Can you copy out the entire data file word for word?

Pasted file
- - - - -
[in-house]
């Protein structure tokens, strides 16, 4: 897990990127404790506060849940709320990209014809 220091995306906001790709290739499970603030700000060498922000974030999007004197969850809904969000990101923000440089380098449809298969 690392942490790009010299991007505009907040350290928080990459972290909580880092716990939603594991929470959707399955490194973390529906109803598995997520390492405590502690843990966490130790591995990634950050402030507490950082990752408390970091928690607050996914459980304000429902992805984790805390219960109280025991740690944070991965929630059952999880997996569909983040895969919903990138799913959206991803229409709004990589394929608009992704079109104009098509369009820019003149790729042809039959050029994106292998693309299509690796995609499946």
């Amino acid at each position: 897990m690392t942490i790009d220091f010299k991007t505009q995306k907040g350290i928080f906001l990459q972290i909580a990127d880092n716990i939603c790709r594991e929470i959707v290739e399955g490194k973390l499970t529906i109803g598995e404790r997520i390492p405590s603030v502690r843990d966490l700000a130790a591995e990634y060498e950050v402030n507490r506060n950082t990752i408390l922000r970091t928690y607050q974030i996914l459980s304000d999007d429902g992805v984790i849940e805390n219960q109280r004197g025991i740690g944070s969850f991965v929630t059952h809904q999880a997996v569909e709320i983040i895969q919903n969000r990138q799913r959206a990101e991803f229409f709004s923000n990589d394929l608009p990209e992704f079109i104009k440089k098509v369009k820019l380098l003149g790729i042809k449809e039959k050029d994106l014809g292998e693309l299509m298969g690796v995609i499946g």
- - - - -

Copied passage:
[in-house]
């Protein structure tokens, strides 16, 4: 897990990127404790506060849940709320990209014809 220091995306906001790709290739499970603030700000060498922000974030999007004197969850809904969000990101923000440089380098449809298969 690392942490790009010299991007505009907040350290928080990459972290909580880092716990939603594991929470959707399955490194973390529906109803598995997520390492405590502690843990966490130790591995990634950050402030507490950082990752408390970091928690607050996914459980304000429902992805984790805390219960109280025991740690944070991965929630059952999880997996569909983040895969919903990138799913959206991803229409709004990589394929608009992704079109104009098509369009820019003149790729042809039959050029994106292998693309299509690796995609499946």
């Amino acid at each position: 897990m690392t942490i790009d220091f010299k991007t505009q995306k907040g350290i928080f906001l990459q972290i909580a990127d880092n716990i939603c790709r594991e929470i959707v290739e399955g490194k973390l499970t529906i109803g598995e404790r997520i390492p405590s603030v502690r843990d966490l700000a130790a591995e990634y060498e950050v402030n507490r506060n950082t990752i408390l922000r970091t928690y607050q974030i996914l459980s304000d999007d429902g992805v984790i849940e805390n219960q109280r004197g025991i740690g944070s969850f991965v929630t059952h809904q999880a997996v569909e709320i983040i895969q919903n969000r990138q799913r959206a990101e991803f229409f709004s923000n990589d394929l608009p990209e992704f079109i104009k440089k098509v369009k820019l380098l003149g790729i042809k449809e039959k050029d994106l014809g292998e693309l299509m298969g690796v995609i499946g």